After nearly six years, Jerry Kaiser is declaring victory against the Rural Municipality of Baildon in his fight over a monument he built that he dedicated to pioneer women.
“It’s a big relief. People have the right to express themselves artistically, which I did with that installation (Monument to Matrons). But more important, it gives recognition to the women settlers of the Baildon district,” he said. “They went through an awful lot of privation in the early years, so they deserve recognition.”
“Even though they could have written it off six years ago, they continued to harass me at a cost of $100,000 to them,” he added. “Then, in the end, they allowed me to have it, so it was a waste of time and money on their part.”
Kaiser constructed a concrete pad on his property in April 2016, intending to have the monument ready by Canada’s 150th anniversary in 2017, according to a Court of Queen’s Bench (QB) decision from 2019.
The rural municipality advised him that he needed a development permit, which was free to obtain. However, he refused, and the organization issued a stop-work order on April 20, 2017, followed by a lien on May 7, 2017.
Kaiser then appealed that order to QB — and other orders that Baildon issued.
“For some reason, to Baildon administrators and councillors, it was not a triumph of feminism but an irritant to be destroyed,” he said. “They spent thousands of dollars on an expensive lawyer to defend their misogyny. Now, after six years, the RM has exhausted all the minutiae and approved the ‘Monument to Matrons.’”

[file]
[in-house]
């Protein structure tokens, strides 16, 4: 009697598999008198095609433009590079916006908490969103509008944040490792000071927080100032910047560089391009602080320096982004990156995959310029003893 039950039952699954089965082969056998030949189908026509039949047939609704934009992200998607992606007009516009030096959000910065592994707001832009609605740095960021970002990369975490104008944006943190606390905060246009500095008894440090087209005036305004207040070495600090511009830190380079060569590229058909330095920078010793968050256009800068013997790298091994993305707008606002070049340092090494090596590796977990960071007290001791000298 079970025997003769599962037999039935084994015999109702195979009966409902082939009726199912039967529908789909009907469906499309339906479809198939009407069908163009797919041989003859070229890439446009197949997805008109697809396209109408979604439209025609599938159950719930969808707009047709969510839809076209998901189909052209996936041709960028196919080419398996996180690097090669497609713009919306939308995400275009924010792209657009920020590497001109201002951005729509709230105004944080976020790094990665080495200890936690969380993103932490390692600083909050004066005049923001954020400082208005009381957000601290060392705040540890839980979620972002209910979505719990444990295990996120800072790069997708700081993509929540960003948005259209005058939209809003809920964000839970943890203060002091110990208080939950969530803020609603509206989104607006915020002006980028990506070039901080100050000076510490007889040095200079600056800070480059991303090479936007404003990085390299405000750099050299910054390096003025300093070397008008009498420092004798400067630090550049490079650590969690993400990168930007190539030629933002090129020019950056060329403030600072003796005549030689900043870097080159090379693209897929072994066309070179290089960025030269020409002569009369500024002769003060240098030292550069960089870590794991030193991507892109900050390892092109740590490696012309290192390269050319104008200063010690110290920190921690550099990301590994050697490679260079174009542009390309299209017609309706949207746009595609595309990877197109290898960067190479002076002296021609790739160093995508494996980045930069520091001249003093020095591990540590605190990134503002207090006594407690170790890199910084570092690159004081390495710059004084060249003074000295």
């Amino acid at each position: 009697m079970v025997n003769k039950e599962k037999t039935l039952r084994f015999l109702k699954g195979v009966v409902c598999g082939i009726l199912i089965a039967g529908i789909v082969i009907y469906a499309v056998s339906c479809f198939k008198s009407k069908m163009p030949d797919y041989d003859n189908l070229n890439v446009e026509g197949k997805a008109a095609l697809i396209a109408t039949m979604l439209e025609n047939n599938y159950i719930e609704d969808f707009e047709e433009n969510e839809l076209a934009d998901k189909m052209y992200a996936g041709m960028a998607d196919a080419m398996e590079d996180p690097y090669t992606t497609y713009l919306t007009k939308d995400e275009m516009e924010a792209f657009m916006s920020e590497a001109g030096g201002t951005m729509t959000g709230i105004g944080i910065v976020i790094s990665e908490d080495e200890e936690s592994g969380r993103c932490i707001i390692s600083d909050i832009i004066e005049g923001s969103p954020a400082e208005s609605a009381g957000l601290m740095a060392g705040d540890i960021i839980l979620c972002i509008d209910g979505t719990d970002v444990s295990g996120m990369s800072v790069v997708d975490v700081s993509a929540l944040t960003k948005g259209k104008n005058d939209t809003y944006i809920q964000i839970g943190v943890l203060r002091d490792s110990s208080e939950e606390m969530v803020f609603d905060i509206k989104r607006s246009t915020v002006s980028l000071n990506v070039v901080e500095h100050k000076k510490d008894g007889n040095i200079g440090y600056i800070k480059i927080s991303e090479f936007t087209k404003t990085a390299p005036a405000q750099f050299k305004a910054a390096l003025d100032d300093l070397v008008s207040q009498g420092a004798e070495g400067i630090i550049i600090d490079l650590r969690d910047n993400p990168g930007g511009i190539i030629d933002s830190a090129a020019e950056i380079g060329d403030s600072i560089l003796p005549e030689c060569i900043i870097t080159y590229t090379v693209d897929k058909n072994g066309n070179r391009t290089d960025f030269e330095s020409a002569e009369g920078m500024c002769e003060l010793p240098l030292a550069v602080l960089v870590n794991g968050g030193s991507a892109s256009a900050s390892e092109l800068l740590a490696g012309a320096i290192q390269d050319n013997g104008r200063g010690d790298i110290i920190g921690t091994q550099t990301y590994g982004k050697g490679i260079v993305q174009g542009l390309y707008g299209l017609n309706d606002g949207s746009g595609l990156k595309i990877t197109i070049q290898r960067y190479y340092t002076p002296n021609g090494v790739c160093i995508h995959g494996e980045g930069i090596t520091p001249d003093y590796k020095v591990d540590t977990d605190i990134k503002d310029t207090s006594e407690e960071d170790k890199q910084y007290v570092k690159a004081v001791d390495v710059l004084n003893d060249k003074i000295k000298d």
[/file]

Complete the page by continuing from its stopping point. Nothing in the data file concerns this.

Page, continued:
On Jan. 19, Baildon’s legal counsel, Lauren Wihak, sent Kaiser a letter — a copy of which he provided — about his monument. This letter was in response to correspondence he sent on Dec. 8, 2021, where he wanted written confirmation that his monument was compliant with zoning and development bylaws and no further enforcement would be taken.
“We can advise on behalf of Baildon that no further enforcement steps will be taken in relation to the monument or the related stop-work order, and Baildon is prepared to consider the monument complaint,” Wihak wrote.
However, she added, Baildon reserved the right to address future developments or bylaw contraventions that might arise on Kaiser’s property, whether with the monument or otherwise.
Kaiser’s next objective with his monument is to give it a “triumphal arch of some kind,” he added. His goal is to finish the structure by Tuesday, June 21 — the summer solstice.
If Kaiser wants to modify his monument, he will need to acquire a permit from the RM office, explained administrator Carol Bellefeuille. Development permits are free, while a third-party company handles building permits and reviews them.
“He doesn’t have any permits here in the office, so going forward, I guess if he wanted to, he could put in a development permit,” she added. “From that time, we could send it off and see if it’s compliant … . If it wasn’t, what he would have to do to make it compliant, he would be told.”
While Kaiser has declared victory in this battle, he is still working to be reinstated as division 5 councillor of the RM of Baildon. He is appealing his suspension to the Court of Queen’s Bench and is confident he will be successful.
“It could take a long time. But I’m not concerned,” he said. “I waited six years to achieve the recognition for the women of the community, and I’m in it for the long haul.”